The Corona Diaries: Coming up for air

This is Matt again, so don’t expect the artsy playing with structure you get from Mege. Things here have been looking up for a week or two now, pandemic-wise. The numbers are great, almost disconcertingly so; listening to This American Life or Radiolab podcast episodes describing the situation in New York, for instance, feels like listening in on a parallel universe where COVID-19 struck fast and struck hard, while here, in Switzerland? Well, since we’re all about damn fine cups of culture, let’s put it in cultural terms: I’ll be able to go to the cinema on 6 June.

Right now, that sounds unreal and not a little stressful. Yes, the numbers of infections have gone down a lot here, but the words “exponential curve” were uttered often enough this spring that they’ll be ping-ponging around inside my skull for another couple of months at least. We have left the house for occasional strolls (which our government never advised against, except for those in the high-risk groups), but sitting in a room for two hours with a bunch of strangers that may or may not be the monkey from Outbreak is another thing altogether. Do I want to risk infection, and for Jean-Luc Godard at that? Looked at another way, though, I’ve had my issues with every single Godard film I’ve watched, so perhaps I need to be in the dark, without a remote control, knowing that if I walk out the film geek community will never let me live it down. Perhaps this is how I finally catch the Godard virus.

Even with cinemas reopening around here, things won’t feel normal for a while yet. Our brains have been rewired (as have the bodies of some of us, and the wiring is freakishly heavy…). We watched the original Nosferatu last night, and when the plague comes to Wisborg and people are told to stay indoors for their own safety, it’s difficult not to feel that in spite of the stylised silent-movie acting, there’s something ominously timeless about all of this. When will it stop feeling strange seeing people in films and TV series shake hands when they meet? When will we stop exchanging knowing glances whenever someone coughs in a movie? (Then again, people in movies never cough without a plot-related reason anyway, just like women in TV series never throw up just because they caught a stomach bug or had too much to drink the night before. Very rarely is a cough just a cough.)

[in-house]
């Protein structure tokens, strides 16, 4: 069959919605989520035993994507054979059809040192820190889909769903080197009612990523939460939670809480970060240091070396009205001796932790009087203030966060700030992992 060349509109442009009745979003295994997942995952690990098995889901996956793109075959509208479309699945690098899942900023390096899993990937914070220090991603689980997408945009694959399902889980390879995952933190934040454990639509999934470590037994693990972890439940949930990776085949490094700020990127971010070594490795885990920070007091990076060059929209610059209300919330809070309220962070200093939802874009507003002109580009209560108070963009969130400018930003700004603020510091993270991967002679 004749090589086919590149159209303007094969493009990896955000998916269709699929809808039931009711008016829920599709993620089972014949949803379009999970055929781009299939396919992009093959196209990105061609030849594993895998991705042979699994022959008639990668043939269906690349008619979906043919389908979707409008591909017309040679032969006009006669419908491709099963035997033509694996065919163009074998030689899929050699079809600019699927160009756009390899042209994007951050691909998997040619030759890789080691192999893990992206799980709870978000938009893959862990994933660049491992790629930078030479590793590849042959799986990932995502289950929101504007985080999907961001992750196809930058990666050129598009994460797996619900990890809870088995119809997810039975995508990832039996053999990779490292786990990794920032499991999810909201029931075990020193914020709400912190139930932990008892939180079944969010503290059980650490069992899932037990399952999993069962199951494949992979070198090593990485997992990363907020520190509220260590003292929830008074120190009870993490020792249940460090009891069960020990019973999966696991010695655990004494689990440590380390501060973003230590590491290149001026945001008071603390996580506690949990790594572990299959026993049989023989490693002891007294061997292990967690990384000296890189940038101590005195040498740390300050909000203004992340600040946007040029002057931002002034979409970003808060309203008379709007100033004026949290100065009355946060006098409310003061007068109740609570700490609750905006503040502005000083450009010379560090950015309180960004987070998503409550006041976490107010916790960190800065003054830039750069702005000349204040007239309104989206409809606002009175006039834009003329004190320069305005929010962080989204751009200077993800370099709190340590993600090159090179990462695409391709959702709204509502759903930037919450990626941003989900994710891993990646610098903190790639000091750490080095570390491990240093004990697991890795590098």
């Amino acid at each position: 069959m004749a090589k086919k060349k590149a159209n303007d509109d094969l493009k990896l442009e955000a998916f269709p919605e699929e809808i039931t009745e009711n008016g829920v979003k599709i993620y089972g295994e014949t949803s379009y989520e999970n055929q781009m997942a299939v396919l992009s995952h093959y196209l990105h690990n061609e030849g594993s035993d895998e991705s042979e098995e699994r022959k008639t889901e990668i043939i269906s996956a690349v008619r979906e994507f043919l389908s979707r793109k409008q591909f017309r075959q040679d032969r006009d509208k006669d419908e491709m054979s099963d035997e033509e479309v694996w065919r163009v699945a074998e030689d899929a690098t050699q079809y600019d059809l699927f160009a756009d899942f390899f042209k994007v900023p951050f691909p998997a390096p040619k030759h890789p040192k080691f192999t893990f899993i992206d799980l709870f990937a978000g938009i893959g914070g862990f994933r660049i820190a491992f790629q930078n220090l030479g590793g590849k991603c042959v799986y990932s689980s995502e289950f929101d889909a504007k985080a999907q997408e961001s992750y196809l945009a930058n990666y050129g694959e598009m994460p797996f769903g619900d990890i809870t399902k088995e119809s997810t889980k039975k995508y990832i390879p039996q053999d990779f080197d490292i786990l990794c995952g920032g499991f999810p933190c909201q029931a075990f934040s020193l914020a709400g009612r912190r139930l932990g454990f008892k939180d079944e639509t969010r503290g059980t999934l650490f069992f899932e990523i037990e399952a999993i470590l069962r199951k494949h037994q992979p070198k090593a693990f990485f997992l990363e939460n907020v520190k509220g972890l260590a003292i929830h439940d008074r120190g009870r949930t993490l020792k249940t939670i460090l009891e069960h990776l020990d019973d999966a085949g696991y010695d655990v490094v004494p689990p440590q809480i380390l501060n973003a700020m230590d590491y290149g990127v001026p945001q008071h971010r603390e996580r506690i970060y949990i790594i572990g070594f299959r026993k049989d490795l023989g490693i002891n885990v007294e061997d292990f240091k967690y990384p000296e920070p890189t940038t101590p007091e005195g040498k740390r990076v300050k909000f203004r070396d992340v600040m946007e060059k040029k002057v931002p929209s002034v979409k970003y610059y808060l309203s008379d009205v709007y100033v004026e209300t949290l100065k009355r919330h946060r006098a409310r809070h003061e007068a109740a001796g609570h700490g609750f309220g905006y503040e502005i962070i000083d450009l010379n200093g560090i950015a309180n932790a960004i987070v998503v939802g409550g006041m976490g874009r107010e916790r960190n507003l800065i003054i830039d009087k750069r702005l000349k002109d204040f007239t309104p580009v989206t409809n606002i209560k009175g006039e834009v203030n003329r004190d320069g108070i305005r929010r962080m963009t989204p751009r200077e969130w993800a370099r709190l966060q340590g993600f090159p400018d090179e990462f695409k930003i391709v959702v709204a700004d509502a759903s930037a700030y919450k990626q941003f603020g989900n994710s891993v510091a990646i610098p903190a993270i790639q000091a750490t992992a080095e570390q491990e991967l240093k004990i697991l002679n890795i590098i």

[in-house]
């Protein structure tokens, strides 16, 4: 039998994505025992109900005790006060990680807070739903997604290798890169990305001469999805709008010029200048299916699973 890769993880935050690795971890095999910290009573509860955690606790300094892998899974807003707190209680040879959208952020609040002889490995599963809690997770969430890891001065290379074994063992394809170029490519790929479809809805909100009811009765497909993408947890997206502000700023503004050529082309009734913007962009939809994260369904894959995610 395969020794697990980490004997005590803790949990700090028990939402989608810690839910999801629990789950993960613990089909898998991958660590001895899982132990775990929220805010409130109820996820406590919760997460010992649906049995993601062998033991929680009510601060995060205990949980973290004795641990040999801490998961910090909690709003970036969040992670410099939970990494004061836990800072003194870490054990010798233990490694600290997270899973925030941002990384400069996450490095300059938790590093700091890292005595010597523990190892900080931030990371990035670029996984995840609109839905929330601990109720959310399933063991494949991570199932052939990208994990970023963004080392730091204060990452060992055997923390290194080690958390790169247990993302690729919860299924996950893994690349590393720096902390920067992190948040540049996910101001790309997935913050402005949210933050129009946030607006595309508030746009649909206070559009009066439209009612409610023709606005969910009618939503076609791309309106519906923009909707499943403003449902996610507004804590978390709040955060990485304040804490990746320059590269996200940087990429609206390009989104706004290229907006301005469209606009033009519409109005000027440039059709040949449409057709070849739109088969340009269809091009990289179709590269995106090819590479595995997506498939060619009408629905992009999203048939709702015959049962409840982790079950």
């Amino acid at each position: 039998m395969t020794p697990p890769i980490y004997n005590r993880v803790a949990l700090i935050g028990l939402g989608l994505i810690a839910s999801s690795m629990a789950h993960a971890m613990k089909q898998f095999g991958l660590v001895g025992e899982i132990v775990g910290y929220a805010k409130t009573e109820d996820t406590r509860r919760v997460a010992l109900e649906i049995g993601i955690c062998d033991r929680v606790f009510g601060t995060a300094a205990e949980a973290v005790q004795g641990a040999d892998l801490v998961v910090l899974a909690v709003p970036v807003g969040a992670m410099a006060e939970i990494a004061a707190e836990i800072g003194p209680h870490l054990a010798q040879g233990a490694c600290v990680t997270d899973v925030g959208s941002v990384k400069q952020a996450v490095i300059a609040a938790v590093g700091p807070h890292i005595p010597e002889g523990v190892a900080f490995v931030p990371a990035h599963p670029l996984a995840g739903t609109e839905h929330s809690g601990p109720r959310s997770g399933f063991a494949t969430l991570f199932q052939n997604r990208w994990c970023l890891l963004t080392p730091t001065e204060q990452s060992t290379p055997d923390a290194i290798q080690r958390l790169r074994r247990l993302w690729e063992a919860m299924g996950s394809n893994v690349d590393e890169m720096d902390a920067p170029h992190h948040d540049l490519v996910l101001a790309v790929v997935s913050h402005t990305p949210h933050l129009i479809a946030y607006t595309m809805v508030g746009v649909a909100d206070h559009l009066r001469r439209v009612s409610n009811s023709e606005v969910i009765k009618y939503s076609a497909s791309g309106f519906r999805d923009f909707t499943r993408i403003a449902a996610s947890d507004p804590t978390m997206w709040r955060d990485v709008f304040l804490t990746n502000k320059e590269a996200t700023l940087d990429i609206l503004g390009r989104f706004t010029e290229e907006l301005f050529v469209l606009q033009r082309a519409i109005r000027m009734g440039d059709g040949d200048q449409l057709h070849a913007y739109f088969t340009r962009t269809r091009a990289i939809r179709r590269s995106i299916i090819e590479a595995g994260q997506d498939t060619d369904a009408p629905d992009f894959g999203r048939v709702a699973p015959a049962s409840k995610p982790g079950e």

But, however odd it feels, we can go back to the cinema, and we still have jobs that allow us to go to the cinema without figuring out what we’ll go without so that we can afford it. For now, it looks like we were lucky, and whatever happens next, it is quite likely that compared with some other countries we will have been the lucky ones whenever this viral haunting is a thing of the past: lucky compared to Northern Italy and the UK and New York and Brazil. Feeling a bit odd about going to the cinema – and indeed watching a Godard movie when you’re not exactly a fan – seems like a small price to pay for being that lucky.

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